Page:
As The Salvation Army grew rapidly in the late 1800s, it generated opposition in England. Opponents, grouped under the name of the Skeleton Army, disrupted Salvation Army meetings and gatherings, the usual tactics being the throwing of rocks, rats, and tar, and physical assaults on members of The Salvation Army. Much of this was led by publicans who were losing business due to the Army's opposition to alcohol and targeting of the frequenters of saloons and public houses.

The Salvation Army's reputation changed after it began disaster relief efforts after the Galveston Hurricane of 1900 and the San Francisco earthquake of 1906. From being a persecuted religious 'thorn in the flesh', it became a well loved institution.

History of the Salvation Army's expansion
The worldwide expansion of the Salvation Army
1865 - England
1874 - Wales
1879 - Jersey, Scotland
1880 - Australia, Ireland, United States of America
1881 - France
1882 - Alderney, Canada, Guernsey, India, Sweden, Switzerland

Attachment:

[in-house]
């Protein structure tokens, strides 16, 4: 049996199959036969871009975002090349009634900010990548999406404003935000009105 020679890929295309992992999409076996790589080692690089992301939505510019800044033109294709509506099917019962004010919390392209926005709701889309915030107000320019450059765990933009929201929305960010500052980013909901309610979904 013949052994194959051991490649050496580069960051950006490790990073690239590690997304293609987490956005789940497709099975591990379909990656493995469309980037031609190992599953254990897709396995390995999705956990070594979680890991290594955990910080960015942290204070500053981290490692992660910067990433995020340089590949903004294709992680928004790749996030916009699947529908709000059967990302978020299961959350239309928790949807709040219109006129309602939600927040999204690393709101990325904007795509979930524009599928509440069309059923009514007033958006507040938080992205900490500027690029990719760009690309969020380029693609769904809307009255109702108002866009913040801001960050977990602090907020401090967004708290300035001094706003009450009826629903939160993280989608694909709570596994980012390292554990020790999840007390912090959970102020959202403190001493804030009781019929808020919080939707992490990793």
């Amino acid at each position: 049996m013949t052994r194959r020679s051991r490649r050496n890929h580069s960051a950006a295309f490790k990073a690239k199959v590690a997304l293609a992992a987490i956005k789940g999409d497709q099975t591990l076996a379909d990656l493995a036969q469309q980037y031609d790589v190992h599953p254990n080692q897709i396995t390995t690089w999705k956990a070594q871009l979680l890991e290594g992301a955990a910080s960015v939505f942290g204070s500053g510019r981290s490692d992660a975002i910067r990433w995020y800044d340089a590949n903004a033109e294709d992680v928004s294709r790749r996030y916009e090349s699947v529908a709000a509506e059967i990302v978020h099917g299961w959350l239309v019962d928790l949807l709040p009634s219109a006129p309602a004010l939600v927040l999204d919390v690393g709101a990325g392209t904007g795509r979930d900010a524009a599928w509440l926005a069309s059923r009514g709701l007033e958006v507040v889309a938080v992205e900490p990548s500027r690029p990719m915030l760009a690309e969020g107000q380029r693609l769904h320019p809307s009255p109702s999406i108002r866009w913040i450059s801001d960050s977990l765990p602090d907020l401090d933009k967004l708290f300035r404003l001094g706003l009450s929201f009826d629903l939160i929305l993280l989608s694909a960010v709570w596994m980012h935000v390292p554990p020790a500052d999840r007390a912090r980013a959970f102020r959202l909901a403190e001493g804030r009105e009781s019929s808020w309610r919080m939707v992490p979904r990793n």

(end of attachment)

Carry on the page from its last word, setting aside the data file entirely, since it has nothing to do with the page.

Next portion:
1883 - Isle of Man, New Zealand, Pakistan, South Africa, Sri Lanka
1884 - St Helena
1886 - Germany, Newfoundland
1887 - Denmark, Italy, Jamaica, Netherlands
1888 - Norway
1889 - Belgium, Finland
1890 - Argentina, Uruguay
1891 - Zimbabwe, Zululand
1894 - Åland (until 1950), Hawaii, Indonesia
1895 - Gibraltar (until 1968), Guyana, Iceland, Japan
1896 - Bermuda, Malta (until 1972)
1898 - Alaska, Barbados
1901 - Trinidad & Tobago
1902 - Grenada, Saint Lucia
1903 - Antigua and Barbuda, St Vincent & the Grenadines
1904 - Panamá
1907 - Costa Rica
1908 - Korea
1909 - Chile
1910 - Paraguay, Perú
1913 - Russia (until 1923)
1915 - Belize, Myanmar
1916 - China (until 1951), Mozambique, St Kitts
1917 - U.S. Virgin Islands
1918 - Cuba
1919 - Czechoslovakia (until 1950)
1920 - Bolivia, Nigeria
1921 - Kenya
1922 - Brazil, Ghana, Zambia
1923 - Latvia (until 1939)
1924 - Faroe Islands, Hungary (until 1949)
1926 - Suriname
1927 - Austria, Estonia (until 1940), Curaçao (until 1980)
1930 - Hong Kong
1931 - Bahamas, Uganda
1933 - French Guiana (until 1952), Tanzania, Yugoslavia (until 1948)
1934 - Algeria (until 1970), Congo (Kinshasa), Manchukuo (until 1945)
1935 - Singapore
1936 - Egypt (until 1949)
1937 - Congo (Brazzaville), México, Philippines
1938 - Malaysia
1950 - Haïti
1956 - Papua New Guinea
1960 - Swaziland
1962 - Puerto Rico
1965 - Taiwan
1967 - Malaŵi
1969 - Lesotho
1970 - Bangladesh
1971 - Portugal, Spain